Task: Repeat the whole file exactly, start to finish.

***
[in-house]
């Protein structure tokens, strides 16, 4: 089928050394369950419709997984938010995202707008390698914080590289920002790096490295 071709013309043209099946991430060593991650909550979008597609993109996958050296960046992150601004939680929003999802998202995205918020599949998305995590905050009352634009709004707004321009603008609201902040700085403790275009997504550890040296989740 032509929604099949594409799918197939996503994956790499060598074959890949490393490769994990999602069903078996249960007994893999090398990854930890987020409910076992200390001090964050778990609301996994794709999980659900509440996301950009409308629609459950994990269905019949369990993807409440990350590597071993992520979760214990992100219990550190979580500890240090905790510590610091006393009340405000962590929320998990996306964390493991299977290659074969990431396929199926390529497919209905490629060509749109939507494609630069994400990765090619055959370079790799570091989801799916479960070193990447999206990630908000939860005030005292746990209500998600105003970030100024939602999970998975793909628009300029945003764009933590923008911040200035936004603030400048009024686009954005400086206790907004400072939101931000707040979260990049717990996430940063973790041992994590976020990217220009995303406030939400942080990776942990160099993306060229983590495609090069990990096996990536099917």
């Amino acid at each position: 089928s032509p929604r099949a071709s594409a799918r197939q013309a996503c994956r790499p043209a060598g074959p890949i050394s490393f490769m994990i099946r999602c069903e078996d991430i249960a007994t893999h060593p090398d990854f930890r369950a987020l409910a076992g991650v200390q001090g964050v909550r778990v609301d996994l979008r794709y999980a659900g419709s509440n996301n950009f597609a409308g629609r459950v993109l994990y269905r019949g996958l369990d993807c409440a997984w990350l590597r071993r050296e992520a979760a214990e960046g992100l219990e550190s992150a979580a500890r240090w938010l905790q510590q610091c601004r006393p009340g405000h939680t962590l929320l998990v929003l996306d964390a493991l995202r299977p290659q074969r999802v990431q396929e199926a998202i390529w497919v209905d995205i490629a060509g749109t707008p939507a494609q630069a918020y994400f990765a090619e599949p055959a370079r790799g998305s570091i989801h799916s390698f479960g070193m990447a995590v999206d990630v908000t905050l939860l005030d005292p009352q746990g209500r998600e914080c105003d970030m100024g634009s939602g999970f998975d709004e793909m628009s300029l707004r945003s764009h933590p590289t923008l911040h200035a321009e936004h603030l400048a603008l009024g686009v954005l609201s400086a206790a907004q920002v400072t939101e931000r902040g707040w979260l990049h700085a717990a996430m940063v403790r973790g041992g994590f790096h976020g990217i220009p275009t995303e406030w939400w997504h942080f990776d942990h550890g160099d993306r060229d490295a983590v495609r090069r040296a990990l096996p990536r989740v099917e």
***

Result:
[in-house]
């Protein structure tokens, strides 16, 4: 089928050394369950419709997984938010995202707008390698914080590289920002790096490295 071709013309043209099946991430060593991650909550979008597609993109996958050296960046992150601004939680929003999802998202995205918020599949998305995590905050009352634009709004707004321009603008609201902040700085403790275009997504550890040296989740 032509929604099949594409799918197939996503994956790499060598074959890949490393490769994990999602069903078996249960007994893999090398990854930890987020409910076992200390001090964050778990609301996994794709999980659900509440996301950009409308629609459950994990269905019949369990993807409440990350590597071993992520979760214990992100219990550190979580500890240090905790510590610091006393009340405000962590929320998990996306964390493991299977290659074969990431396929199926390529497919209905490629060509749109939507494609630069994400990765090619055959370079790799570091989801799916479960070193990447999206990630908000939860005030005292746990209500998600105003970030100024939602999970998975793909628009300029945003764009933590923008911040200035936004603030400048009024686009954005400086206790907004400072939101931000707040979260990049717990996430940063973790041992994590976020990217220009995303406030939400942080990776942990160099993306060229983590495609090069990990096996990536099917």
């Amino acid at each position: 089928s032509p929604r099949a071709s594409a799918r197939q013309a996503c994956r790499p043209a060598g074959p890949i050394s490393f490769m994990i099946r999602c069903e078996d991430i249960a007994t893999h060593p090398d990854f930890r369950a987020l409910a076992g991650v200390q001090g964050v909550r778990v609301d996994l979008r794709y999980a659900g419709s509440n996301n950009f597609a409308g629609r459950v993109l994990y269905r019949g996958l369990d993807c409440a997984w990350l590597r071993r050296e992520a979760a214990e960046g992100l219990e550190s992150a979580a500890r240090w938010l905790q510590q610091c601004r006393p009340g405000h939680t962590l929320l998990v929003l996306d964390a493991l995202r299977p290659q074969r999802v990431q396929e199926a998202i390529w497919v209905d995205i490629a060509g749109t707008p939507a494609q630069a918020y994400f990765a090619e599949p055959a370079r790799g998305s570091i989801h799916s390698f479960g070193m990447a995590v999206d990630v908000t905050l939860l005030d005292p009352q746990g209500r998600e914080c105003d970030m100024g634009s939602g999970f998975d709004e793909m628009s300029l707004r945003s764009h933590p590289t923008l911040h200035a321009e936004h603030l400048a603008l009024g686009v954005l609201s400086a206790a907004q920002v400072t939101e931000r902040g707040w979260l990049h700085a717990a996430m940063v403790r973790g041992g994590f790096h976020g990217i220009p275009t995303e406030w939400w997504h942080f990776d942990h550890g160099d993306r060229d490295a983590v495609r090069r040296a990990l096996p990536r989740v099917e």